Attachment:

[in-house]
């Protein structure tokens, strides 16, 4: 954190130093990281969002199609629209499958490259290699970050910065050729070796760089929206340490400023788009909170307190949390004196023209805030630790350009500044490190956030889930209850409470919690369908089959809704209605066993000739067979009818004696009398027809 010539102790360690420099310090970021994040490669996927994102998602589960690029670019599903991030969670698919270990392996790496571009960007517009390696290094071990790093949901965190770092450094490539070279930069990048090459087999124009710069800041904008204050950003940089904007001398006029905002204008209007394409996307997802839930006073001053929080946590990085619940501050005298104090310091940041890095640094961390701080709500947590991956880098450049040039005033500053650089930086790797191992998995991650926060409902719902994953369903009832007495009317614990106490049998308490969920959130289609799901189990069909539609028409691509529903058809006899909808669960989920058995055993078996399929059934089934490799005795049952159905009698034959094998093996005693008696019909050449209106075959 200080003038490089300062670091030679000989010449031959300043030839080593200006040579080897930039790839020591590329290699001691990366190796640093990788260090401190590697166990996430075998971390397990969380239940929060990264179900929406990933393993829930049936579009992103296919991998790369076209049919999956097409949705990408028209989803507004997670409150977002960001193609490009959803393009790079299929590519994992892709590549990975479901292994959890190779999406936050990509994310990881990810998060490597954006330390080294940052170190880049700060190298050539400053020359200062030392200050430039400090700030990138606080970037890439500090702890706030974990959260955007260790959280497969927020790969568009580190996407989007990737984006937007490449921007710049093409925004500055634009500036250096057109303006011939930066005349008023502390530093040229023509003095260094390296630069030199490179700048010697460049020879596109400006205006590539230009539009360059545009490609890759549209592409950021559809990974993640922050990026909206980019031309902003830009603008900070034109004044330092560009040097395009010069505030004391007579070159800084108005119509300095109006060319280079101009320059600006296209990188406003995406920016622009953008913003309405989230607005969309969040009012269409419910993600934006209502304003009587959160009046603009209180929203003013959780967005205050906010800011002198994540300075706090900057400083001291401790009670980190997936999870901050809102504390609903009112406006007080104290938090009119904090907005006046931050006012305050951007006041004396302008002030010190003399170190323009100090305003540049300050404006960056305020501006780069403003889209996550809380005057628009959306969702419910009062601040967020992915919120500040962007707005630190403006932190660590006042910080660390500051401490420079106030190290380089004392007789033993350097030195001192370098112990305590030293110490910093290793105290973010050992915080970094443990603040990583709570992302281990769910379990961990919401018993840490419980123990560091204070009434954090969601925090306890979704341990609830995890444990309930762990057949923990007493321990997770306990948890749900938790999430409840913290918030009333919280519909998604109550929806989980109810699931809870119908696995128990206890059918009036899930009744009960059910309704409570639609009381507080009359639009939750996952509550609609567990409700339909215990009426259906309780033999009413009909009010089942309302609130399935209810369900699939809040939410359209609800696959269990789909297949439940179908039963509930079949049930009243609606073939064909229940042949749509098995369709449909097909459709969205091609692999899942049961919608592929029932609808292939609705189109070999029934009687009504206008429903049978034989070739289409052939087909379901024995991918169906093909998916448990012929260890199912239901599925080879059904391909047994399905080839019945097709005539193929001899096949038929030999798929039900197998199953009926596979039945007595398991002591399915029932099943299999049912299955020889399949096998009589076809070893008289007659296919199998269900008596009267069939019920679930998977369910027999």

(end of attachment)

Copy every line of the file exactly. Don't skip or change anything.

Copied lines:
[in-house]
């Protein structure tokens, strides 16, 4: 954190130093990281969002199609629209499958490259290699970050910065050729070796760089929206340490400023788009909170307190949390004196023209805030630790350009500044490190956030889930209850409470919690369908089959809704209605066993000739067979009818004696009398027809 010539102790360690420099310090970021994040490669996927994102998602589960690029670019599903991030969670698919270990392996790496571009960007517009390696290094071990790093949901965190770092450094490539070279930069990048090459087999124009710069800041904008204050950003940089904007001398006029905002204008209007394409996307997802839930006073001053929080946590990085619940501050005298104090310091940041890095640094961390701080709500947590991956880098450049040039005033500053650089930086790797191992998995991650926060409902719902994953369903009832007495009317614990106490049998308490969920959130289609799901189990069909539609028409691509529903058809006899909808669960989920058995055993078996399929059934089934490799005795049952159905009698034959094998093996005693008696019909050449209106075959 200080003038490089300062670091030679000989010449031959300043030839080593200006040579080897930039790839020591590329290699001691990366190796640093990788260090401190590697166990996430075998971390397990969380239940929060990264179900929406990933393993829930049936579009992103296919991998790369076209049919999956097409949705990408028209989803507004997670409150977002960001193609490009959803393009790079299929590519994992892709590549990975479901292994959890190779999406936050990509994310990881990810998060490597954006330390080294940052170190880049700060190298050539400053020359200062030392200050430039400090700030990138606080970037890439500090702890706030974990959260955007260790959280497969927020790969568009580190996407989007990737984006937007490449921007710049093409925004500055634009500036250096057109303006011939930066005349008023502390530093040229023509003095260094390296630069030199490179700048010697460049020879596109400006205006590539230009539009360059545009490609890759549209592409950021559809990974993640922050990026909206980019031309902003830009603008900070034109004044330092560009040097395009010069505030004391007579070159800084108005119509300095109006060319280079101009320059600006296209990188406003995406920016622009953008913003309405989230607005969309969040009012269409419910993600934006209502304003009587959160009046603009209180929203003013959780967005205050906010800011002198994540300075706090900057400083001291401790009670980190997936999870901050809102504390609903009112406006007080104290938090009119904090907005006046931050006012305050951007006041004396302008002030010190003399170190323009100090305003540049300050404006960056305020501006780069403003889209996550809380005057628009959306969702419910009062601040967020992915919120500040962007707005630190403006932190660590006042910080660390500051401490420079106030190290380089004392007789033993350097030195001192370098112990305590030293110490910093290793105290973010050992915080970094443990603040990583709570992302281990769910379990961990919401018993840490419980123990560091204070009434954090969601925090306890979704341990609830995890444990309930762990057949923990007493321990997770306990948890749900938790999430409840913290918030009333919280519909998604109550929806989980109810699931809870119908696995128990206890059918009036899930009744009960059910309704409570639609009381507080009359639009939750996952509550609609567990409700339909215990009426259906309780033999009413009909009010089942309302609130399935209810369900699939809040939410359209609800696959269990789909297949439940179908039963509930079949049930009243609606073939064909229940042949749509098995369709449909097909459709969205091609692999899942049961919608592929029932609808292939609705189109070999029934009687009504206008429903049978034989070739289409052939087909379901024995991918169906093909998916448990012929260890199912239901599925080879059904391909047994399905080839019945097709005539193929001899096949038929030999798929039900197998199953009926596979039945007595398991002591399915029932099943299999049912299955020889399949096998009589076809070893008289007659296919199998269900008596009267069939019920679930998977369910027999």